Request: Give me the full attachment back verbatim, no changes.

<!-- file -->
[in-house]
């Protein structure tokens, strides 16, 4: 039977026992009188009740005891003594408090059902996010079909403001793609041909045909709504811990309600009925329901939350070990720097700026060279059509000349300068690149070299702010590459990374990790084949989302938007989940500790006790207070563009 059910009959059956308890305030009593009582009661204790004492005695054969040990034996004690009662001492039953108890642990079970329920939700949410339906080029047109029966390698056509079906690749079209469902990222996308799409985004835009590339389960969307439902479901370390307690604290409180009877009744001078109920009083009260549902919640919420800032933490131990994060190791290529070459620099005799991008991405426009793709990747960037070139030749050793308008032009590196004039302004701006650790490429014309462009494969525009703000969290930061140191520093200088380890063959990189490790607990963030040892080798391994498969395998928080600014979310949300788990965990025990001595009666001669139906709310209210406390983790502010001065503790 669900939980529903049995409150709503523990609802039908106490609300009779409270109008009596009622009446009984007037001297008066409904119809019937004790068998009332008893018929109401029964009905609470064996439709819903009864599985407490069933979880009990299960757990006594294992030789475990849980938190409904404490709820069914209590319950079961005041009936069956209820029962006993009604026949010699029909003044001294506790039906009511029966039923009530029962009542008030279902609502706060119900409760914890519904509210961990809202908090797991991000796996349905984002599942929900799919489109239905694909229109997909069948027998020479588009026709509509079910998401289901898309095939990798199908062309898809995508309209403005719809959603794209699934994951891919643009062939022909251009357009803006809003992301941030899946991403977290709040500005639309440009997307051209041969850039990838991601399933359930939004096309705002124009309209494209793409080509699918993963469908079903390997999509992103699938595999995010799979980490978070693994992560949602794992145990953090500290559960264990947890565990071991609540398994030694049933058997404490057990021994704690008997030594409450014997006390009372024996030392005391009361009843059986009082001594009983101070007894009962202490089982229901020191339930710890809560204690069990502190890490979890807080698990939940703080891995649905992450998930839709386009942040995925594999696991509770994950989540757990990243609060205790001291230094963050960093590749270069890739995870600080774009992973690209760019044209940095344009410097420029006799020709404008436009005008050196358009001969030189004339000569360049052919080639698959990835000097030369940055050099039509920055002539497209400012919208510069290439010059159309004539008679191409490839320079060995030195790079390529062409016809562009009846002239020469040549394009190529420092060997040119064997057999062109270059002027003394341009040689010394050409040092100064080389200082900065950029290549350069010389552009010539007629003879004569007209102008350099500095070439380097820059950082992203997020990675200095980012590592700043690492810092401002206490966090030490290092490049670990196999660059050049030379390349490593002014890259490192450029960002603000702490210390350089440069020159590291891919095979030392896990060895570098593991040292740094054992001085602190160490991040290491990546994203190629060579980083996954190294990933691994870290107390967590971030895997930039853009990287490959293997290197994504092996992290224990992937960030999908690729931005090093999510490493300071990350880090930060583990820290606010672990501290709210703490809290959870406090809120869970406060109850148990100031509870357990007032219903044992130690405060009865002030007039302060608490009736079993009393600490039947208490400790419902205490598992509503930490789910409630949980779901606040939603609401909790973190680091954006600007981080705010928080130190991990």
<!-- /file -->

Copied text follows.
[in-house]
């Protein structure tokens, strides 16, 4: 039977026992009188009740005891003594408090059902996010079909403001793609041909045909709504811990309600009925329901939350070990720097700026060279059509000349300068690149070299702010590459990374990790084949989302938007989940500790006790207070563009 059910009959059956308890305030009593009582009661204790004492005695054969040990034996004690009662001492039953108890642990079970329920939700949410339906080029047109029966390698056509079906690749079209469902990222996308799409985004835009590339389960969307439902479901370390307690604290409180009877009744001078109920009083009260549902919640919420800032933490131990994060190791290529070459620099005799991008991405426009793709990747960037070139030749050793308008032009590196004039302004701006650790490429014309462009494969525009703000969290930061140191520093200088380890063959990189490790607990963030040892080798391994498969395998928080600014979310949300788990965990025990001595009666001669139906709310209210406390983790502010001065503790 669900939980529903049995409150709503523990609802039908106490609300009779409270109008009596009622009446009984007037001297008066409904119809019937004790068998009332008893018929109401029964009905609470064996439709819903009864599985407490069933979880009990299960757990006594294992030789475990849980938190409904404490709820069914209590319950079961005041009936069956209820029962006993009604026949010699029909003044001294506790039906009511029966039923009530029962009542008030279902609502706060119900409760914890519904509210961990809202908090797991991000796996349905984002599942929900799919489109239905694909229109997909069948027998020479588009026709509509079910998401289901898309095939990798199908062309898809995508309209403005719809959603794209699934994951891919643009062939022909251009357009803006809003992301941030899946991403977290709040500005639309440009997307051209041969850039990838991601399933359930939004096309705002124009309209494209793409080509699918993963469908079903390997999509992103699938595999995010799979980490978070693994992560949602794992145990953090500290559960264990947890565990071991609540398994030694049933058997404490057990021994704690008997030594409450014997006390009372024996030392005391009361009843059986009082001594009983101070007894009962202490089982229901020191339930710890809560204690069990502190890490979890807080698990939940703080891995649905992450998930839709386009942040995925594999696991509770994950989540757990990243609060205790001291230094963050960093590749270069890739995870600080774009992973690209760019044209940095344009410097420029006799020709404008436009005008050196358009001969030189004339000569360049052919080639698959990835000097030369940055050099039509920055002539497209400012919208510069290439010059159309004539008679191409490839320079060995030195790079390529062409016809562009009846002239020469040549394009190529420092060997040119064997057999062109270059002027003394341009040689010394050409040092100064080389200082900065950029290549350069010389552009010539007629003879004569007209102008350099500095070439380097820059950082992203997020990675200095980012590592700043690492810092401002206490966090030490290092490049670990196999660059050049030379390349490593002014890259490192450029960002603000702490210390350089440069020159590291891919095979030392896990060895570098593991040292740094054992001085602190160490991040290491990546994203190629060579980083996954190294990933691994870290107390967590971030895997930039853009990287490959293997290197994504092996992290224990992937960030999908690729931005090093999510490493300071990350880090930060583990820290606010672990501290709210703490809290959870406090809120869970406060109850148990100031509870357990007032219903044992130690405060009865002030007039302060608490009736079993009393600490039947208490400790419902205490598992509503930490789910409630949980779901606040939603609401909790973190680091954006600007981080705010928080130190991990």